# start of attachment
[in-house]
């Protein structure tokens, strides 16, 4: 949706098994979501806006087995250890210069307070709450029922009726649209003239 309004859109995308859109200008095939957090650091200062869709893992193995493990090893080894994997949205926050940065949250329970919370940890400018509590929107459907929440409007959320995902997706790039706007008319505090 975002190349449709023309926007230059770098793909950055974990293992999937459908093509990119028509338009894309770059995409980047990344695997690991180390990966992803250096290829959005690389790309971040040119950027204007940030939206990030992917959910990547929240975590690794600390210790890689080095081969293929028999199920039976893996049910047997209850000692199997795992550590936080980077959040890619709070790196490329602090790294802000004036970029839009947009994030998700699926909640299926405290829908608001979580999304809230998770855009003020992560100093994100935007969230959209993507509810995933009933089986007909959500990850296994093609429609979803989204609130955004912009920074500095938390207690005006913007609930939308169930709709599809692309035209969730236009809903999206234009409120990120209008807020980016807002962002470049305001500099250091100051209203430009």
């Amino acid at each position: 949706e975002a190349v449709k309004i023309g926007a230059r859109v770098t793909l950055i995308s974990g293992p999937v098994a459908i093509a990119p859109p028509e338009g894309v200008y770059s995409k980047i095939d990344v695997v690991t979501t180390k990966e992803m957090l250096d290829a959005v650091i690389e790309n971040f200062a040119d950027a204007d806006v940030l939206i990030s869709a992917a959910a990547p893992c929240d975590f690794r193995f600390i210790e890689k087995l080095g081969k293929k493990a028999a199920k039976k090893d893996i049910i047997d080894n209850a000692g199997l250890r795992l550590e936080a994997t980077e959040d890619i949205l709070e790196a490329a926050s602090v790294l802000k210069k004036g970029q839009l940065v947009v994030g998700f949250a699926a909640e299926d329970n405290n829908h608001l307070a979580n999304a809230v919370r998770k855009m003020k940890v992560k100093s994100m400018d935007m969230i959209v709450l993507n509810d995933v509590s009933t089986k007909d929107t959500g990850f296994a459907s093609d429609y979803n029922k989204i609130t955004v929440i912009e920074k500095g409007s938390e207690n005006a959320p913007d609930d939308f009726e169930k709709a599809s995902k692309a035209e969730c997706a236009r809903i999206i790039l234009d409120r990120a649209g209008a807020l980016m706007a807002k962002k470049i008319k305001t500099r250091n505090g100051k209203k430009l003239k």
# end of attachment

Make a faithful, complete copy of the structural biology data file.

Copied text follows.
[in-house]
């Protein structure tokens, strides 16, 4: 949706098994979501806006087995250890210069307070709450029922009726649209003239 309004859109995308859109200008095939957090650091200062869709893992193995493990090893080894994997949205926050940065949250329970919370940890400018509590929107459907929440409007959320995902997706790039706007008319505090 975002190349449709023309926007230059770098793909950055974990293992999937459908093509990119028509338009894309770059995409980047990344695997690991180390990966992803250096290829959005690389790309971040040119950027204007940030939206990030992917959910990547929240975590690794600390210790890689080095081969293929028999199920039976893996049910047997209850000692199997795992550590936080980077959040890619709070790196490329602090790294802000004036970029839009947009994030998700699926909640299926405290829908608001979580999304809230998770855009003020992560100093994100935007969230959209993507509810995933009933089986007909959500990850296994093609429609979803989204609130955004912009920074500095938390207690005006913007609930939308169930709709599809692309035209969730236009809903999206234009409120990120209008807020980016807002962002470049305001500099250091100051209203430009």
């Amino acid at each position: 949706e975002a190349v449709k309004i023309g926007a230059r859109v770098t793909l950055i995308s974990g293992p999937v098994a459908i093509a990119p859109p028509e338009g894309v200008y770059s995409k980047i095939d990344v695997v690991t979501t180390k990966e992803m957090l250096d290829a959005v650091i690389e790309n971040f200062a040119d950027a204007d806006v940030l939206i990030s869709a992917a959910a990547p893992c929240d975590f690794r193995f600390i210790e890689k087995l080095g081969k293929k493990a028999a199920k039976k090893d893996i049910i047997d080894n209850a000692g199997l250890r795992l550590e936080a994997t980077e959040d890619i949205l709070e790196a490329a926050s602090v790294l802000k210069k004036g970029q839009l940065v947009v994030g998700f949250a699926a909640e299926d329970n405290n829908h608001l307070a979580n999304a809230v919370r998770k855009m003020k940890v992560k100093s994100m400018d935007m969230i959209v709450l993507n509810d995933v509590s009933t089986k007909d929107t959500g990850f296994a459907s093609d429609y979803n029922k989204i609130t955004v929440i912009e920074k500095g409007s938390e207690n005006a959320p913007d609930d939308f009726e169930k709709a599809s995902k692309a035209e969730c997706a236009r809903i999206i790039l234009d409120r990120a649209g209008a807020l980016m706007a807002k962002k470049i008319k305001t500099r250091n505090g100051k209203k430009l003239k």